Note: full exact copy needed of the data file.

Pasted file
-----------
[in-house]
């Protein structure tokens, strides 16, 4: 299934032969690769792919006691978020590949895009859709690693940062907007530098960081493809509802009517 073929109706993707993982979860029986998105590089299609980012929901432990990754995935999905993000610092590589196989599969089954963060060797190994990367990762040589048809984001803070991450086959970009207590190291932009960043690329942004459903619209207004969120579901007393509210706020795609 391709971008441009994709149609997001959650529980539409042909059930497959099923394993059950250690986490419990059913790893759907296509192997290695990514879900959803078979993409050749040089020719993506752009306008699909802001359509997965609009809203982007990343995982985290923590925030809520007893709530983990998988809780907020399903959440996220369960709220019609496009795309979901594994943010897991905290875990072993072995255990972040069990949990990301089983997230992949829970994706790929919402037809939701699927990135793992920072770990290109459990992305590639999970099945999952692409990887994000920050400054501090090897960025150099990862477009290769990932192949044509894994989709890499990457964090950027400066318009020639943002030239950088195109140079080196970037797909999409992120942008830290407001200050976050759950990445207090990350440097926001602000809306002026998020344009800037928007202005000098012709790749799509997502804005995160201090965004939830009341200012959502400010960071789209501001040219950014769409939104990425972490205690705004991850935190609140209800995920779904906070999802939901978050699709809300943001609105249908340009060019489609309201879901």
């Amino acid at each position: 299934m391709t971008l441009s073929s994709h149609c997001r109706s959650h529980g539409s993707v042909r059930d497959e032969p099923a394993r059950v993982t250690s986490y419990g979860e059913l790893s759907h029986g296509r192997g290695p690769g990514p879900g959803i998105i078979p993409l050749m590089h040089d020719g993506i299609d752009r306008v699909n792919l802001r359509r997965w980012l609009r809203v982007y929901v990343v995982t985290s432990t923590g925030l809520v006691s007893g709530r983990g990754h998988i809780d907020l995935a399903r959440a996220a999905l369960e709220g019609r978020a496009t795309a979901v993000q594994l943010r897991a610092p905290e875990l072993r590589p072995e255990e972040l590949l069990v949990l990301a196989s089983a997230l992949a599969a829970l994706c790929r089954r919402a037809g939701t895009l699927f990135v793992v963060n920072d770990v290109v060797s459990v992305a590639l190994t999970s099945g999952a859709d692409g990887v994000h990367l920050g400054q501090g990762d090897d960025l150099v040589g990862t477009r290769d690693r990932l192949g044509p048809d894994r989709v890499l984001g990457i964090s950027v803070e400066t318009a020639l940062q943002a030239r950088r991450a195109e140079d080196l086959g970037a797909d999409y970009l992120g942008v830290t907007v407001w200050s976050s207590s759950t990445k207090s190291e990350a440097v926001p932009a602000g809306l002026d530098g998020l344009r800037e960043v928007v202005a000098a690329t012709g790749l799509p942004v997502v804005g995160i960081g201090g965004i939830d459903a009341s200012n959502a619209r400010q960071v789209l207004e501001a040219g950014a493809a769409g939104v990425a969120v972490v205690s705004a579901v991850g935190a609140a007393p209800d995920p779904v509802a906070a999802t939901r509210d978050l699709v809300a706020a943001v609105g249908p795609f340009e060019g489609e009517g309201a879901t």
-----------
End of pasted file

[in-house]
């Protein structure tokens, strides 16, 4: 299934032969690769792919006691978020590949895009859709690693940062907007530098960081493809509802009517 073929109706993707993982979860029986998105590089299609980012929901432990990754995935999905993000610092590589196989599969089954963060060797190994990367990762040589048809984001803070991450086959970009207590190291932009960043690329942004459903619209207004969120579901007393509210706020795609 391709971008441009994709149609997001959650529980539409042909059930497959099923394993059950250690986490419990059913790893759907296509192997290695990514879900959803078979993409050749040089020719993506752009306008699909802001359509997965609009809203982007990343995982985290923590925030809520007893709530983990998988809780907020399903959440996220369960709220019609496009795309979901594994943010897991905290875990072993072995255990972040069990949990990301089983997230992949829970994706790929919402037809939701699927990135793992920072770990290109459990992305590639999970099945999952692409990887994000920050400054501090090897960025150099990862477009290769990932192949044509894994989709890499990457964090950027400066318009020639943002030239950088195109140079080196970037797909999409992120942008830290407001200050976050759950990445207090990350440097926001602000809306002026998020344009800037928007202005000098012709790749799509997502804005995160201090965004939830009341200012959502400010960071789209501001040219950014769409939104990425972490205690705004991850935190609140209800995920779904906070999802939901978050699709809300943001609105249908340009060019489609309201879901």
């Amino acid at each position: 299934m391709t971008l441009s073929s994709h149609c997001r109706s959650h529980g539409s993707v042909r059930d497959e032969p099923a394993r059950v993982t250690s986490y419990g979860e059913l790893s759907h029986g296509r192997g290695p690769g990514p879900g959803i998105i078979p993409l050749m590089h040089d020719g993506i299609d752009r306008v699909n792919l802001r359509r997965w980012l609009r809203v982007y929901v990343v995982t985290s432990t923590g925030l809520v006691s007893g709530r983990g990754h998988i809780d907020l995935a399903r959440a996220a999905l369960e709220g019609r978020a496009t795309a979901v993000q594994l943010r897991a610092p905290e875990l072993r590589p072995e255990e972040l590949l069990v949990l990301a196989s089983a997230l992949a599969a829970l994706c790929r089954r919402a037809g939701t895009l699927f990135v793992v963060n920072d770990v290109v060797s459990v992305a590639l190994t999970s099945g999952a859709d692409g990887v994000h990367l920050g400054q501090g990762d090897d960025l150099v040589g990862t477009r290769d690693r990932l192949g044509p048809d894994r989709v890499l984001g990457i964090s950027v803070e400066t318009a020639l940062q943002a030239r950088r991450a195109e140079d080196l086959g970037a797909d999409y970009l992120g942008v830290t907007v407001w200050s976050s207590s759950t990445k207090s190291e990350a440097v926001p932009a602000g809306l002026d530098g998020l344009r800037e960043v928007v202005a000098a690329t012709g790749l799509p942004v997502v804005g995160i960081g201090g965004i939830d459903a009341s200012n959502a619209r400010q960071v789209l207004e501001a040219g950014a493809a769409g939104v990425a969120v972490v205690s705004a579901v991850g935190a609140a007393p209800d995920p779904v509802a906070a999802t939901r509210d978050l699709v809300a706020a943001v609105g249908p795609f340009e060019g489609e009517g309201a879901t």